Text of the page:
volume XXVII, issue V
volume XXVII, issue IV
volume XXVII, issue III
volume XXVII, issue II
volume XXVII, issue I
volume XXVI, issue X
volume XXVI, issue IX
volume XXVI, issue VIII
volume XXVI, issue VII
volume XXVI, issue VI
Dec '17/Jan '18
volume XXVI, issue V
volume XXVI, issue IV
volume XXVI, issue III
volume XXVI, issue II
volume XXVI, issue I
volume XXV, issue IX
volume XXV, issue VIII
Mark Morris dances are difficult to describe because they are so innovative. The man’s wit is a source of endless creativity, and his work gives the simultaneous impressions of serendipity and contemplation. His dances can...
The Magazine contributor and former director of Central Features Contemporary Art Nancy Zastudil joined the Tamarind Institute as Gallery Director.
In Santa Fe, Bruce Nauman feels to me like an invisible figure. I know he lives near, I know he frequents the same diner I frequent, I question every tall, bald man in my vicinity, but...
Aaron Honyumptewa imbues his katsina carvings with the traditional ethos of the Hopi people combined with an undercurrent of...
A snake rides in the grass. A rat materializes in front of it. There’s not much doubt how this encounter is going to end...
What does it mean to make landscape paintings in 2018? Just this morning I was reading the recently issued UN Climate Change Report about coming food shortages, growing wildfires...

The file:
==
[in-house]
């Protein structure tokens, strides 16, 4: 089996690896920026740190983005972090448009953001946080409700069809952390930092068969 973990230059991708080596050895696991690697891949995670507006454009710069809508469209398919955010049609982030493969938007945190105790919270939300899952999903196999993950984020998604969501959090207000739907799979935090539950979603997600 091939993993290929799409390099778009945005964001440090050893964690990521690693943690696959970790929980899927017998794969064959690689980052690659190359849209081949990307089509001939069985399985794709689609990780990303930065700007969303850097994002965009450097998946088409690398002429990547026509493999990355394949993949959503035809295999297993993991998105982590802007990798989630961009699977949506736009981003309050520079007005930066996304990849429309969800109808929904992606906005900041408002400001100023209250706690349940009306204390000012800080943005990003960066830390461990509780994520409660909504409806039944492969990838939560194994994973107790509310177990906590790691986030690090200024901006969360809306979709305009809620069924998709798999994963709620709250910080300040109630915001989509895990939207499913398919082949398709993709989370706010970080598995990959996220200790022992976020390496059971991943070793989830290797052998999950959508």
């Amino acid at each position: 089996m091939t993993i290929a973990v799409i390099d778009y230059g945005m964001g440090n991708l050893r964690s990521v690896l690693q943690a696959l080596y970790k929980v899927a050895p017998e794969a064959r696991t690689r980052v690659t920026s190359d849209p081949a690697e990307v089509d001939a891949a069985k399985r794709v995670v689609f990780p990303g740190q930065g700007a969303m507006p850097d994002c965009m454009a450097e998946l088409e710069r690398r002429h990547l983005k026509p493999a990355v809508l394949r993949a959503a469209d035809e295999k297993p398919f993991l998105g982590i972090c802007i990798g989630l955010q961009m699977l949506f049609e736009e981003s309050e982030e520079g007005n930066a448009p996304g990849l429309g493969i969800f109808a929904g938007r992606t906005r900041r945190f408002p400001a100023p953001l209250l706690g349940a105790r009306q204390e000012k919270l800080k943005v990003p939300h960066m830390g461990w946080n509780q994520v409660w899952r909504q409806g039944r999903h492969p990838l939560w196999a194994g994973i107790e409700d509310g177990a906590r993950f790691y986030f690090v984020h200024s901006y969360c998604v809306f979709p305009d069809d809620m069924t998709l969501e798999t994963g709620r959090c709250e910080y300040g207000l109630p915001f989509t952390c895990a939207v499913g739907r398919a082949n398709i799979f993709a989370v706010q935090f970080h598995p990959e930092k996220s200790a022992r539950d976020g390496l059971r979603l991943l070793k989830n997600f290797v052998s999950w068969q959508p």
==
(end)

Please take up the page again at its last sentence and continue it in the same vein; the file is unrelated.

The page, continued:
February 1983: a man in coat and scarf stands on a sidewalk among various street vendors at Cooper Square in downtown New York City. At his feet, a collection of perfectly spherical white forms...
At the mural’s center, a brown-skinned woman reaches her arms outward, one hand holding a microscope, the other a volumetric flask. She is the corn goddess—nose broad, lips full, and hair parted in the middle. Her gaze is fixed...
tasting notes with: Christian Waguespack. occupation: Curator of 20th Century Art at the New Mexico Museum of Art. venue: Hervé Wine Bar, Santa Fe.
The Printed Page Series: Thomas Christopher Haag, Look What I Can Do
On a survey taken outside a 1993 exhibit of Pablita Velarde’s work at the Wheelwright Museum, one visitor wrote, in awe: “that a woman of her time would be able to find her creative life...
Objet Fatale, Mona Bozorgi